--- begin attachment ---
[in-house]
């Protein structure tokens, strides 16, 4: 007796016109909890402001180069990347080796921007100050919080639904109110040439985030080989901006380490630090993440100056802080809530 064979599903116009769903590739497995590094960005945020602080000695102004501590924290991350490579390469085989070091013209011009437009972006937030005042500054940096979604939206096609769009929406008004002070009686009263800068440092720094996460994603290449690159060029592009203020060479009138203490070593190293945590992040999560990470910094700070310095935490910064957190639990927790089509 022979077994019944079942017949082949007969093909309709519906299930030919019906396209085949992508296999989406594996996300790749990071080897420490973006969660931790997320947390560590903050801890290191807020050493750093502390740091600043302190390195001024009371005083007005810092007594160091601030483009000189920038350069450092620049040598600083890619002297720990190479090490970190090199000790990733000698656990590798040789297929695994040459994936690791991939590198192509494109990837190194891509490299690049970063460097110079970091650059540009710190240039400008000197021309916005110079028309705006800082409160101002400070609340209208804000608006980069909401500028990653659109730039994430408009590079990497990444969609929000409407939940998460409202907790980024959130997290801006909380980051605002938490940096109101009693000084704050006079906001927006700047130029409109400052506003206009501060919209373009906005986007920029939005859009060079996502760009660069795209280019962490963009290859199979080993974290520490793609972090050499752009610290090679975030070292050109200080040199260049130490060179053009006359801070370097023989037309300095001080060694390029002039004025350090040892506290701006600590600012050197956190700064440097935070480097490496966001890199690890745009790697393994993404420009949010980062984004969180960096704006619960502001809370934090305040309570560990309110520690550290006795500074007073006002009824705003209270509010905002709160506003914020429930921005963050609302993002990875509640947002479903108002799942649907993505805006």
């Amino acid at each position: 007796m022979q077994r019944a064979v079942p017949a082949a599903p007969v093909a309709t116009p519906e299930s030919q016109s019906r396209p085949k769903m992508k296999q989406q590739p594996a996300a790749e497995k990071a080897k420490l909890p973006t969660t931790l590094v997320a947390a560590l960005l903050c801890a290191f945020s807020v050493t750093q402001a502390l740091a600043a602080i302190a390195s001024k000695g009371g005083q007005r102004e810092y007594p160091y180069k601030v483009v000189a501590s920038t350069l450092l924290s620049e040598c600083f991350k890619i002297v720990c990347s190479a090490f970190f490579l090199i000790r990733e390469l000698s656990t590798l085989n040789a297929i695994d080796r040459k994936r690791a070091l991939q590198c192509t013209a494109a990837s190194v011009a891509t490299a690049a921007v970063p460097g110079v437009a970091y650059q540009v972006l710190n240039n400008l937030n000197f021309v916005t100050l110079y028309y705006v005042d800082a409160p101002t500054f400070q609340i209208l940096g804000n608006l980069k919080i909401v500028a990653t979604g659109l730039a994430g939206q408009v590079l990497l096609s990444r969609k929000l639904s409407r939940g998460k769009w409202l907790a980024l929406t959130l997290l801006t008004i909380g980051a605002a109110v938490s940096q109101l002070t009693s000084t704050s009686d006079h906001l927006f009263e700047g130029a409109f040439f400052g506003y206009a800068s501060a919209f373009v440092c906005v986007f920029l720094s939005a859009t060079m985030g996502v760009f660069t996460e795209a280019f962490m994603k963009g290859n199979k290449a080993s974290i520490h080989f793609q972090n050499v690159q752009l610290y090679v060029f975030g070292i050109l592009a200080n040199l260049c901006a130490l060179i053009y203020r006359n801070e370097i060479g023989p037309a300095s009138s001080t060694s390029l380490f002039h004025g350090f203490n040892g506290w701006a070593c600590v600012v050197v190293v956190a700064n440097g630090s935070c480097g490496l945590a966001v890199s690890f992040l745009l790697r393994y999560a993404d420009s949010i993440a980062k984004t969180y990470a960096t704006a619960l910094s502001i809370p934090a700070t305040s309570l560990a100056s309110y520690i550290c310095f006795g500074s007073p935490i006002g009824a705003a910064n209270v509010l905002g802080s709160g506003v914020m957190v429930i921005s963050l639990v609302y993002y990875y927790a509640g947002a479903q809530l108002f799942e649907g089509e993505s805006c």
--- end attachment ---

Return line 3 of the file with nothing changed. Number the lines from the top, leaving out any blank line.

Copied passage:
């Amino acid at each position: 007796m022979q077994r019944a064979v079942p017949a082949a599903p007969v093909a309709t116009p519906e299930s030919q016109s019906r396209p085949k769903m992508k296999q989406q590739p594996a996300a790749e497995k990071a080897k420490l909890p973006t969660t931790l590094v997320a947390a560590l960005l903050c801890a290191f945020s807020v050493t750093q402001a502390l740091a600043a602080i302190a390195s001024k000695g009371g005083q007005r102004e810092y007594p160091y180069k601030v483009v000189a501590s920038t350069l450092l924290s620049e040598c600083f991350k890619i002297v720990c990347s190479a090490f970190f490579l090199i000790r990733e390469l000698s656990t590798l085989n040789a297929i695994d080796r040459k994936r690791a070091l991939q590198c192509t013209a494109a990837s190194v011009a891509t490299a690049a921007v970063p460097g110079v437009a970091y650059q540009v972006l710190n240039n400008l937030n000197f021309v916005t100050l110079y028309y705006v005042d800082a409160p101002t500054f400070q609340i209208l940096g804000n608006l980069k919080i909401v500028a990653t979604g659109l730039a994430g939206q408009v590079l990497l096609s990444r969609k929000l639904s409407r939940g998460k769009w409202l907790a980024l929406t959130l997290l801006t008004i909380g980051a605002a109110v938490s940096q109101l002070t009693s000084t704050s009686d006079h906001l927006f009263e700047g130029a409109f040439f400052g506003y206009a800068s501060a919209f373009v440092c906005v986007f920029l720094s939005a859009t060079m985030g996502v760009f660069t996460e795209a280019f962490m994603k963009g290859n199979k290449a080993s974290i520490h080989f793609q972090n050499v690159q752009l610290y090679v060029f975030g070292i050109l592009a200080n040199l260049c901006a130490l060179i053009y203020r006359n801070e370097i060479g023989p037309a300095s009138s001080t060694s390029l380490f002039h004025g350090f203490n040892g506290w701006a070593c600590v600012v050197v190293v956190a700064n440097g630090s935070c480097g490496l945590a966001v890199s690890f992040l745009l790697r393994y999560a993404d420009s949010i993440a980062k984004t969180y990470a960096t704006a619960l910094s502001i809370p934090a700070t305040s309570l560990a100056s309110y520690i550290c310095f006795g500074s007073p935490i006002g009824a705003a910064n209270v509010l905002g802080s709160g506003v914020m957190v429930i921005s963050l639990v609302y993002y990875y927790a509640g947002a479903q809530l108002f799942e649907g089509e993505s805006c």